Blogger winterspeak said...

Hi Devin:

Yes, what you suggest would be faster. But I'm not confident exactly what level of "repair" is needed. A FICA holiday is slow but steady -- easy to modulate to make sure you don't go overboard and get inflation.

12:54 PM  
Blogger Devin Finbarr said...


Yes, going overboard and getting inflation is a possibility. But let's think of the reasons why inflation is actually bad. Inflation is bad because it:

1) creates menu switching costs
2) punishes existing holders of currency and T-Bills
3) as a corollary of 2), current dollar holders might ditch their dollars for a more stable store of value, creating a hyperinflation
4) punishes laborers with long term, fixed wage contracts
5) punishes holders of non-government long term debt

Let's look at these reasons in light of my proposal:

1) menu costs are trivial compare to the costs of 10 million unemployed.

2) since my proposal primarily puts dollars in the hands of existing holders of dollars, it does not punish dollar holders. To make an analogy with stock markets, stock split does not hurt stock holders, while a stock dilution can.

3) since 2) is not a problem, there is no additional hyperinflation risk.

4) most labor contracts aren't that long term, and it's better to have a job in the first place. High unemployment rates put downward pressure on wages too.

5) This is a more pressing concern. But my proposal would significantly reduce default rates, which would benefit bond holders. If needed, one could also multiply the face value of all rated bonds by X% (by simply printing the money and attaching it to the bond, not by making the debtors pay more). The mechanics of this are far harder, though, so I'm not sure it would be a good idea.

The net of it is that I think its much better to overshoot on the side of inflation (as long as that inflation is non-diluting/not distortionary). The problems of unemployment greatly outweigh the problems of inflation above. Even if the overshoot created 10% inflation for three or four years, I don't think that's a big deal, because the inflation is a result of rewarding savers, not a result of diluting/punishing savers.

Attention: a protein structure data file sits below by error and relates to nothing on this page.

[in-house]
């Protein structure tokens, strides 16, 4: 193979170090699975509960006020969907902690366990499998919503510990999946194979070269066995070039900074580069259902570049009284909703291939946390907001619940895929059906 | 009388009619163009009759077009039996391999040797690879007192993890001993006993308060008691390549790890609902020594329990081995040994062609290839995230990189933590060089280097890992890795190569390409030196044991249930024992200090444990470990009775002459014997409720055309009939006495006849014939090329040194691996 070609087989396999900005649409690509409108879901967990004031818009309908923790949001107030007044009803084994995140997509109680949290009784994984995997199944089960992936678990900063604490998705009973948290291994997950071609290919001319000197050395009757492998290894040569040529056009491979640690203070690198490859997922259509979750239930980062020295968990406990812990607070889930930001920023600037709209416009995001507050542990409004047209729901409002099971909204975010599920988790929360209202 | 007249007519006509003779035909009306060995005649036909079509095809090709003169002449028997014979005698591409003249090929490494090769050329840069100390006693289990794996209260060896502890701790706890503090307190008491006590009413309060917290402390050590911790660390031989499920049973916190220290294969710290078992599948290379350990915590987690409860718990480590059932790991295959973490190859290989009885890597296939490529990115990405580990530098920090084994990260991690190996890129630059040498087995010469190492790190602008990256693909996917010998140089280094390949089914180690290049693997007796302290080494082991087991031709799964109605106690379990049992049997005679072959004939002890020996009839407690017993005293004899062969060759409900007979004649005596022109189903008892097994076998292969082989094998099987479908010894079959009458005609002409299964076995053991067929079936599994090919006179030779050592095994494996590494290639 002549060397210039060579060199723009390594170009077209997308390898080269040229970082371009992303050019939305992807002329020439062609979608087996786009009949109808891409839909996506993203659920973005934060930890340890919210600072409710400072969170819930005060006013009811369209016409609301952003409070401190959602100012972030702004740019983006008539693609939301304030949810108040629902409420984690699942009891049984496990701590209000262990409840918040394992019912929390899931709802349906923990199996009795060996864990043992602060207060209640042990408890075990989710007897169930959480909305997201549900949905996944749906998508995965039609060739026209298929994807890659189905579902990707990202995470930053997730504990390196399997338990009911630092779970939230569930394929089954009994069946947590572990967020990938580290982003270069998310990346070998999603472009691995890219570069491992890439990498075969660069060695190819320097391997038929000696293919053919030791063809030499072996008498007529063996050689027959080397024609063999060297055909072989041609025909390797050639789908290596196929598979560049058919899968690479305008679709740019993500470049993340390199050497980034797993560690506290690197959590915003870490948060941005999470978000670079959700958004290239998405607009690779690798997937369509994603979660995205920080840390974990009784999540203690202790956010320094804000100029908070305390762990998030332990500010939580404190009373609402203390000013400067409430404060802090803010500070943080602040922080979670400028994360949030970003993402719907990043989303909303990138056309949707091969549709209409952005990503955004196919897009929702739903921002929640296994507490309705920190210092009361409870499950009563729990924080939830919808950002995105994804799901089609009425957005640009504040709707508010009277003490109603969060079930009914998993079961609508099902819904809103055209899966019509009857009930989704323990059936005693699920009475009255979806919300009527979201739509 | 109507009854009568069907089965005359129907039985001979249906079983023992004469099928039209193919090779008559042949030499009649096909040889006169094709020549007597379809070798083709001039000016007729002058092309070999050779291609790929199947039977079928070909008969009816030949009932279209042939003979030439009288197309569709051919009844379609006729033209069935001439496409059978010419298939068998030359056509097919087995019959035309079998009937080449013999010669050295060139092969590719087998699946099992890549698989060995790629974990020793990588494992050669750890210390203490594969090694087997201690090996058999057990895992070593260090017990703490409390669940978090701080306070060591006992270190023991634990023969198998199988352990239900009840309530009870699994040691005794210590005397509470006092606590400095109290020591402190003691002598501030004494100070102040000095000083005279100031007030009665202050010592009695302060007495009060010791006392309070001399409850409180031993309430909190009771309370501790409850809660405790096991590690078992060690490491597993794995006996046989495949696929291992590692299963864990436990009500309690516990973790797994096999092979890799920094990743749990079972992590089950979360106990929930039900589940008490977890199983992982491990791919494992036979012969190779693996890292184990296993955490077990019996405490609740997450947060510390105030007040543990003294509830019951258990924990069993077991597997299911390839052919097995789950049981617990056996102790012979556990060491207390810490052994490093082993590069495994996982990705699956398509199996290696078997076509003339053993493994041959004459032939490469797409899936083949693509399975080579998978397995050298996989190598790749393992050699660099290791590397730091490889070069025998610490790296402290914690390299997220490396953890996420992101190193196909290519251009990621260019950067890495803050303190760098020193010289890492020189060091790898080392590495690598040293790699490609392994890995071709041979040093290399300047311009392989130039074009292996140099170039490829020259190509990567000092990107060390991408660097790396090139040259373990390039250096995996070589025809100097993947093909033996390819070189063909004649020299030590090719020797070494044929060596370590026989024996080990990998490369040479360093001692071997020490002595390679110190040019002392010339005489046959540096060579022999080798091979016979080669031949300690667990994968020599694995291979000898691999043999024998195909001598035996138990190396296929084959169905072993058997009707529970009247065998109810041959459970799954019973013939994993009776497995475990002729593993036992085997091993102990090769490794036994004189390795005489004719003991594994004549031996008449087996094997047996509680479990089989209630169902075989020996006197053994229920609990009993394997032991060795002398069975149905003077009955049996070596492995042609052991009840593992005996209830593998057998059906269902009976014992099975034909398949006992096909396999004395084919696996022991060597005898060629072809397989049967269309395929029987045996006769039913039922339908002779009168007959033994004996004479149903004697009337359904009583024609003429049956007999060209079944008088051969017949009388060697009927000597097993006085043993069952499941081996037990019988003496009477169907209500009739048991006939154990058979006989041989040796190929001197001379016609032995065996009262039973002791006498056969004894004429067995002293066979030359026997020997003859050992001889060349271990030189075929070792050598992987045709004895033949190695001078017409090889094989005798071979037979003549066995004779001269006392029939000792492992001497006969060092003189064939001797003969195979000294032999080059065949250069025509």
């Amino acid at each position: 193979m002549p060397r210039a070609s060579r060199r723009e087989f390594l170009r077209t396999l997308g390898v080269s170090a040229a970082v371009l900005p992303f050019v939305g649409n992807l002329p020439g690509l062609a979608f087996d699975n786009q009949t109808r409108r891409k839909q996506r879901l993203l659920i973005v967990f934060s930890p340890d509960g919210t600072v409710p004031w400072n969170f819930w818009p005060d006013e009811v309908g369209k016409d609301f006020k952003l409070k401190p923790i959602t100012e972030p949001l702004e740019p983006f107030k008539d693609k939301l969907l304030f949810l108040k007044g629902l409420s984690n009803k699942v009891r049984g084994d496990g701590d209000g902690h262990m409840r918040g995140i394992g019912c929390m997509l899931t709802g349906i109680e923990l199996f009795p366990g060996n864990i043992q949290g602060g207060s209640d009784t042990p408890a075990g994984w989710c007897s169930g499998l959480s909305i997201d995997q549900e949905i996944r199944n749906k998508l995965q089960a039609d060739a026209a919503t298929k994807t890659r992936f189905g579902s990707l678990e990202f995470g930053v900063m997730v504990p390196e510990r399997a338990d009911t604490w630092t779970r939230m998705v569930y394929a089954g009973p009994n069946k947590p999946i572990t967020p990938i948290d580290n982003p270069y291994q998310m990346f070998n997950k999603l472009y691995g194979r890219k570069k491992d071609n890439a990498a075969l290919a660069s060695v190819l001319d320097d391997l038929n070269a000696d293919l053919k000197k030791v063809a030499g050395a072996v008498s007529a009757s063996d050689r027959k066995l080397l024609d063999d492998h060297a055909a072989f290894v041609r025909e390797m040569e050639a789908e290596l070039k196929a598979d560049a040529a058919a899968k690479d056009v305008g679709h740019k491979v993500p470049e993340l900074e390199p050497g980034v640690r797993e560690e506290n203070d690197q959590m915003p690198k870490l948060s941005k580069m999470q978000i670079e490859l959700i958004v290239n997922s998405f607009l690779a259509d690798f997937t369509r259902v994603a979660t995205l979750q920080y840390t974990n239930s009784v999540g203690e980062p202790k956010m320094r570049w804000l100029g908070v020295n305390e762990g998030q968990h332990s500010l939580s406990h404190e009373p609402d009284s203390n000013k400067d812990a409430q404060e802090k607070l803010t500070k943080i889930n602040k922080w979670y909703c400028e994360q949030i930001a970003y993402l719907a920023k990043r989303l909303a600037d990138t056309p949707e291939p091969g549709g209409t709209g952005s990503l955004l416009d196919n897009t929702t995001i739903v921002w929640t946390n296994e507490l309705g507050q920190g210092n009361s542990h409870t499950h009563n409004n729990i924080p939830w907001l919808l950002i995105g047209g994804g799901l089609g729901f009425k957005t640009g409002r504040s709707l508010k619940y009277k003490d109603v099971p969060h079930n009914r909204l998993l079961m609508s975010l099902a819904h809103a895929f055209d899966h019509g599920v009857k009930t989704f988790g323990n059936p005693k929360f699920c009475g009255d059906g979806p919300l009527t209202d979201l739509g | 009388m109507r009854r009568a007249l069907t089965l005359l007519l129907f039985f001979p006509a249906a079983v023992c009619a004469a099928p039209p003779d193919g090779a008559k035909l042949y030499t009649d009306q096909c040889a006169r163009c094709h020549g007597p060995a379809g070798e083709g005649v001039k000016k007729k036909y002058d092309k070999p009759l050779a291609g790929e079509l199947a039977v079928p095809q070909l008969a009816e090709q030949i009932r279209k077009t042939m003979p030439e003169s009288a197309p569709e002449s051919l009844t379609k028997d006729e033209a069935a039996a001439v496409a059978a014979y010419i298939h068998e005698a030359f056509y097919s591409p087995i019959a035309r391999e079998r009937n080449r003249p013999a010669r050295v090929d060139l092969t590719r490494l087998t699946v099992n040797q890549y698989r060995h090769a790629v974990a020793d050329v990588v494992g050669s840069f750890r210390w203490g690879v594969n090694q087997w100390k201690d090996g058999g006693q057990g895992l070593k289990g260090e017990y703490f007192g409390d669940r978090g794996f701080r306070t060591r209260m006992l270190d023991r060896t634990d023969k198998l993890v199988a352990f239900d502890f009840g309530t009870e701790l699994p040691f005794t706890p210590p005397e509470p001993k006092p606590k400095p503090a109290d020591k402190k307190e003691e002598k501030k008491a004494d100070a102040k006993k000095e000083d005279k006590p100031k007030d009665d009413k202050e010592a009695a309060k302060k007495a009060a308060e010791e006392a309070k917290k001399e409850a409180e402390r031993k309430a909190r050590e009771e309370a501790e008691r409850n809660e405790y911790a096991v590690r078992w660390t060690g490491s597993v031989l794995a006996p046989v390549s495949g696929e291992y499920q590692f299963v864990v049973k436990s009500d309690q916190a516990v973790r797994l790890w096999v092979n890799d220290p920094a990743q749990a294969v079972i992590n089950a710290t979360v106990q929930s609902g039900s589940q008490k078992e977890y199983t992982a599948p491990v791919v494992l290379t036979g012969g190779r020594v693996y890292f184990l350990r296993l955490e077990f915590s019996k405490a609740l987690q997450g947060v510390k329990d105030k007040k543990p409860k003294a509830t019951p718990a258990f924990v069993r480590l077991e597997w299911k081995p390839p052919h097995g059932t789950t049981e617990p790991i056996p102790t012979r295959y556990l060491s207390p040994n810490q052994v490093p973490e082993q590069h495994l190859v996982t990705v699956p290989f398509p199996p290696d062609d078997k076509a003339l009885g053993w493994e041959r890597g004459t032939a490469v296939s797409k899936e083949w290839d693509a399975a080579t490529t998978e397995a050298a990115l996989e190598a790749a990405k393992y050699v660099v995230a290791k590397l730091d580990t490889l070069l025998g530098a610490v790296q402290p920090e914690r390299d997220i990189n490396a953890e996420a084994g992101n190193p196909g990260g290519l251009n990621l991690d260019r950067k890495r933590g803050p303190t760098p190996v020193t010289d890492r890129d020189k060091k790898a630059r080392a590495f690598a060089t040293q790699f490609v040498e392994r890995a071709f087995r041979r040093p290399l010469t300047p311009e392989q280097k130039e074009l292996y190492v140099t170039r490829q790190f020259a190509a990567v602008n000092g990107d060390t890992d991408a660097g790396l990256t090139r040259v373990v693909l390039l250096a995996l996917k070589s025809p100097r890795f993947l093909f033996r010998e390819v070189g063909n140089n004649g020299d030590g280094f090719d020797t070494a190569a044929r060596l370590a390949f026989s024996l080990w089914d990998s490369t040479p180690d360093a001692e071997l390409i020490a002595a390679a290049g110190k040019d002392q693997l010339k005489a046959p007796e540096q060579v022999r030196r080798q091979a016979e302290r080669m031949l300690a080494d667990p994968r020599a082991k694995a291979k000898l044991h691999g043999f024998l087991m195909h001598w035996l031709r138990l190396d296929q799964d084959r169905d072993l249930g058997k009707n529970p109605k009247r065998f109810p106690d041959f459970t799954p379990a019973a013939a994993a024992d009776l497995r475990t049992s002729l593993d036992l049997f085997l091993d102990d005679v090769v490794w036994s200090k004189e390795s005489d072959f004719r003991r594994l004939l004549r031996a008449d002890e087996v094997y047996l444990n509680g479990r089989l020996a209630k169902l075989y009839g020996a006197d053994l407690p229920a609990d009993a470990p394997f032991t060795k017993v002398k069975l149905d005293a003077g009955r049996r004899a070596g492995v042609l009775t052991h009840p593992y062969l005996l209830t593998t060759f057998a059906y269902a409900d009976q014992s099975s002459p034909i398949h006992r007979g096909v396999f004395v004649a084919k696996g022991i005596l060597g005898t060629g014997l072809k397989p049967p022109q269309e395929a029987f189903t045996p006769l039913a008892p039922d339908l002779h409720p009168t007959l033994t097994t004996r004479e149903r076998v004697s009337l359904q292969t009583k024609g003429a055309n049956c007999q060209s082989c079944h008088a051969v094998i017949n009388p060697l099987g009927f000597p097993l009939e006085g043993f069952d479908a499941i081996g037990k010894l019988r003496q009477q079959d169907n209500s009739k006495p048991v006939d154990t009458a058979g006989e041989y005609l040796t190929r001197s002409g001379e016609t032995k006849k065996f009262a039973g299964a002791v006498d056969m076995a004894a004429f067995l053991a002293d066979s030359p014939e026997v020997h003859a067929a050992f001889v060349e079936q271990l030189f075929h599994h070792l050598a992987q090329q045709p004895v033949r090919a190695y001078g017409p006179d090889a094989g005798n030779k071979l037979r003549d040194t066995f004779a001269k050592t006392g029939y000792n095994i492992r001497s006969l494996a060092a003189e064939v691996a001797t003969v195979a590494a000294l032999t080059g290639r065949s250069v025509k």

1:26 PM  
Blogger Ray Sawhill said...

I dunno, Devin. Four years of 10% inflation would reduce this retiree's income by nearly half. That'd be quite a battering for me, and presumably many millions of retirees like me. It'd make life much harder for me and others like me. Given that I'm hardly living it up on my modest retirement resources, and given that I got to this financial stage of my life by working for decades and saving some of the money I made as I went along, it'd also be a very bitter potion to swallow. Any thoughts about why I should root for such a policy?

11:48 AM  
Blogger winterspeak said...


Isn't social security indexed to CPI? Also, if inflation was 10%, wouldn't FFR also be pretty high?

Curious how your income would be cut in half. Your savings might be if they were in cash or cash equivalent.

9:48 PM  
Blogger Ray Sawhill said...

Winterspeak -- I have a pension, whose monthly payment isn't going to change no matter what inflation does or doesn't do. Ten percent inflation for three or four years, and my pension's nearly down to half its worth.

My investments? God only knows if I'll guess right about anything. I've shown zero investing knack so far in my life -- why should that change? And why should governmental financial planning take it for granted that oldies are competent and/or lucky investors? That's crazy. Many oldies struggle to make sense of what's going on in the world, let alone with their Schwab statements.

As for Social Security: